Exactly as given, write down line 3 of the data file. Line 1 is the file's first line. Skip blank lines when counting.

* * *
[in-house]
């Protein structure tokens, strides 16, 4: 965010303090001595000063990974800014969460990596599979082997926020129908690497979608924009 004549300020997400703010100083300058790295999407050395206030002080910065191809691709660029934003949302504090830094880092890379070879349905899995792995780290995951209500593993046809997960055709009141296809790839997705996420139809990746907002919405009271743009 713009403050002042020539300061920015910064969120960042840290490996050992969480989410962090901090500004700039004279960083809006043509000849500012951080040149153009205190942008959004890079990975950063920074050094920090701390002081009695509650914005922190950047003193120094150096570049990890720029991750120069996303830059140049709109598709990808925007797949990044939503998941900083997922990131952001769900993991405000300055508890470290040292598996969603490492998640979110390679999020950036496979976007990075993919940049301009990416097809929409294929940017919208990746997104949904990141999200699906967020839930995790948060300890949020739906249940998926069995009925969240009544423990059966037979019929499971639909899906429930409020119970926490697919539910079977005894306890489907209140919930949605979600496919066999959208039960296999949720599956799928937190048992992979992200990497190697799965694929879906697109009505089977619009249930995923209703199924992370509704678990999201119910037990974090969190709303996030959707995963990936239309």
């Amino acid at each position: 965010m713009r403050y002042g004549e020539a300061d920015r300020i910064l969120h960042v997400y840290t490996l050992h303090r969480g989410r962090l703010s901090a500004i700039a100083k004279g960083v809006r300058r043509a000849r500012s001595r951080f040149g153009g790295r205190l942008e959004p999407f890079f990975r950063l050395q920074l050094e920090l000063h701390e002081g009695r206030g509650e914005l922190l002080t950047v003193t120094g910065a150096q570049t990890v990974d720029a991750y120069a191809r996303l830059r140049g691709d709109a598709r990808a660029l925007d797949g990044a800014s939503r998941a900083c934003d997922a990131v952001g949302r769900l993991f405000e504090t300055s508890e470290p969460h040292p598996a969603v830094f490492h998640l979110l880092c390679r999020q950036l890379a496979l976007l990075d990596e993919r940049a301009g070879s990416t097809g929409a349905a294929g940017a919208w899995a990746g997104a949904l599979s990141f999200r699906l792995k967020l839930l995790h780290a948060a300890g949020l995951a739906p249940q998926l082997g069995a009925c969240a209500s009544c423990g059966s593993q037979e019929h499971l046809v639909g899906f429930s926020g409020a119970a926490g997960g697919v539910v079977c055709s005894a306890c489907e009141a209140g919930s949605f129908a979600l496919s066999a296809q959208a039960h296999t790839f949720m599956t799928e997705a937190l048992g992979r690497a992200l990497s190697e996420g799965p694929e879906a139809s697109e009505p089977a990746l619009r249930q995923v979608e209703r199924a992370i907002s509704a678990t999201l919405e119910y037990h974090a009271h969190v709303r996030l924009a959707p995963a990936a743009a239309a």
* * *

């Amino acid at each position: 965010m713009r403050y002042g004549e020539a300061d920015r300020i910064l969120h960042v997400y840290t490996l050992h303090r969480g989410r962090l703010s901090a500004i700039a100083k004279g960083v809006r300058r043509a000849r500012s001595r951080f040149g153009g790295r205190l942008e959004p999407f890079f990975r950063l050395q920074l050094e920090l000063h701390e002081g009695r206030g509650e914005l922190l002080t950047v003193t120094g910065a150096q570049t990890v990974d720029a991750y120069a191809r996303l830059r140049g691709d709109a598709r990808a660029l925007d797949g990044a800014s939503r998941a900083c934003d997922a990131v952001g949302r769900l993991f405000e504090t300055s508890e470290p969460h040292p598996a969603v830094f490492h998640l979110l880092c390679r999020q950036l890379a496979l976007l990075d990596e993919r940049a301009g070879s990416t097809g929409a349905a294929g940017a919208w899995a990746g997104a949904l599979s990141f999200r699906l792995k967020l839930l995790h780290a948060a300890g949020l995951a739906p249940q998926l082997g069995a009925c969240a209500s009544c423990g059966s593993q037979e019929h499971l046809v639909g899906f429930s926020g409020a119970a926490g997960g697919v539910v079977c055709s005894a306890c489907e009141a209140g919930s949605f129908a979600l496919s066999a296809q959208a039960h296999t790839f949720m599956t799928e997705a937190l048992g992979r690497a992200l990497s190697e996420g799965p694929e879906a139809s697109e009505p089977a990746l619009r249930q995923v979608e209703r199924a992370i907002s509704a678990t999201l919405e119910y037990h974090a009271h969190v709303r996030l924009a959707p995963a990936a743009a239309a």